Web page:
Tiesda You, brand manager of the Tiki has stood at the cradle of Starboard. He is one of the driving forces behind the constant innovation. We interviewed him while in Thailand to obtain more details and explanations on the new inflatable WindSUP boards.




Erwan Jauffroy - WIND MAgazine, with an inflatable WindSUP and an ultra-compact prototype sail

Erwan Jauffroy - WindMag: How did the idea of this inflatable windsurfing board come to you?

Tiesda You: "As a matter of fact, the idea was not mine. Svein Rasmussen implemented the concept for SUP boards and incited me to look into it for windsurfing. At first, I didn’t really believe in it but when I looked at the sales figures for inflatable SUPs and tried the boards, I started to dig deeper. I quickly realized there were many more advantages to the concept than just the space-saving storage. These boards are extremely tough and lighter than their hard board equivalents in volume. I considered it had enough interest for someone who isn’t looking to plane and so we started working on it with Rémi Vila. When we showcased our prototype to the distributors earlier in May, everyone was immediately seduced, especially after having a go on the boards."

Erwan Jauffroy - WindMag: What technical difficulties did you encounter during development?

Tiesda You: "Since we have a SUP brand within Starboard, we were able to take advantage of the development of the inflatable SUP boards. All we had to do was find a way to incorporate the boxes for the mast track and fins. The hardest part was finding a system that could handle the strong lateral forces applied on the fins."

Erwan Jauffroy - WindMag: So, how did you integrate these constraints?

Tiesda You: "In the beginning, we tried to glue the boxes to the boards, but it did not work. This is why we chose to insert the boxes in the board. It may seem quite obvious now but someone had to come up with the idea! We tried boxes shaped like a “T” as well as another system where the boxes were screwed together through the board but it either didn’t work or wasn’t simple enough. In the end, we cut up a board in order to fit in the actual boxes. Simple and effective, and does not require any tools."

Erwan Jauffroy - WindMag: It is possible to really work on the shape of the board with this kind of technology?

TY: "The progress already achieved regarding inflatable boards is huge, thanks to the drop stitch technology. The boards now really look like a real hard board, compared to before. The gear is good! Nonetheless, I believe that the next couple of years will see even more progress and evolution. This is the first stone; we still have a long road ahead of us."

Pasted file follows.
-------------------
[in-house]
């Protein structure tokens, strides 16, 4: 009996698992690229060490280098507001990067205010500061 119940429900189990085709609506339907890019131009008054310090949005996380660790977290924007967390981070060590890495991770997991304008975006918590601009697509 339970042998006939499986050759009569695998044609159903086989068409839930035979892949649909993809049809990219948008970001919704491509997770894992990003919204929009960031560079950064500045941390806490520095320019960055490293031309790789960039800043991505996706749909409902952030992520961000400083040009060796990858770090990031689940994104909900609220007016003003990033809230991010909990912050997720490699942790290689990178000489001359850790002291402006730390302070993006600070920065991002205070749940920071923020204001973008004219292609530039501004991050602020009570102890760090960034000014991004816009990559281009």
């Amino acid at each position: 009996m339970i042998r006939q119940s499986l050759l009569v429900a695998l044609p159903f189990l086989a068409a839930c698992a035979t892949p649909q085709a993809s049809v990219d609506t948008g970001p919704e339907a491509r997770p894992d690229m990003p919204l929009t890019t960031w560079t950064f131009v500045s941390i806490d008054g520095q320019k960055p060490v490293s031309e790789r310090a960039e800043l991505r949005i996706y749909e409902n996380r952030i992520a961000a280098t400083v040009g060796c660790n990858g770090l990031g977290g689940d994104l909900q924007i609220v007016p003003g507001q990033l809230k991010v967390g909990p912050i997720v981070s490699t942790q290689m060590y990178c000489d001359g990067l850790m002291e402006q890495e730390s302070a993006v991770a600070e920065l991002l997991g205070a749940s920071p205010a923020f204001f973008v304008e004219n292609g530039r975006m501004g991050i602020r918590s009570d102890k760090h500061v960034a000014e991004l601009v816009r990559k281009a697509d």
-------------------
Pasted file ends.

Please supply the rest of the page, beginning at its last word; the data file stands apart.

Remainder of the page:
Erwan Jauffroy - WindMag: Who are you targeting with this kind of product?

TY: "We are clearly targeting schools and the general public. WindSUP can attract a lot of people because it’s simple, fun and many people are coming back on the water thanks to SUP. The inflatable is at the moment a niche inside windSUP. In SUP, inflatable sales currently represent between 20% and 30% of the market. I think we can aim for something similar for the light wind windsurfing market. If we do well in the years to come, roughly 50% of our sales should come from light wind. Thanks to SUP, we now have the opportunity to reach a larger audience and we cannot miss it!"

Erwan Jauffroy - WindMag: Who would be the typical inflatable windSUP customer?

Tiesda You: "I would say there are four:

(1) The regular windsurfer that already has a quiver and wants to share his passion with his family and friends. With one purchase, he has a board to SUP and windsurf at the beach and that fits into the trunk of his car.

(2) The SUPer who is already invested into stand-up paddling and doesn’t windsurf. For this kind of customer, it is up to the shop to show him that by buying these boards, he can mount a sail and cruise around when the wind picks up instead of struggling with his paddle. This is also why we built a simple and cheap sail; so that it wouldn’t cost more than a paddle.

(3) The customer who is looking for something to play around on the beach during summer. He doesn’t windsurf or SUP but with a single purchase, he will be able to do both.

(4) Finally, there are the sailing clubs, schools and watersports centers. With this gear, they will discover the strongest, lightest and most compact board in the world! You know what? I think this product will practically sell itself!"




Tiesda testing the Inflatable WindSUP

To go the Inflatable WindSUP product page, click here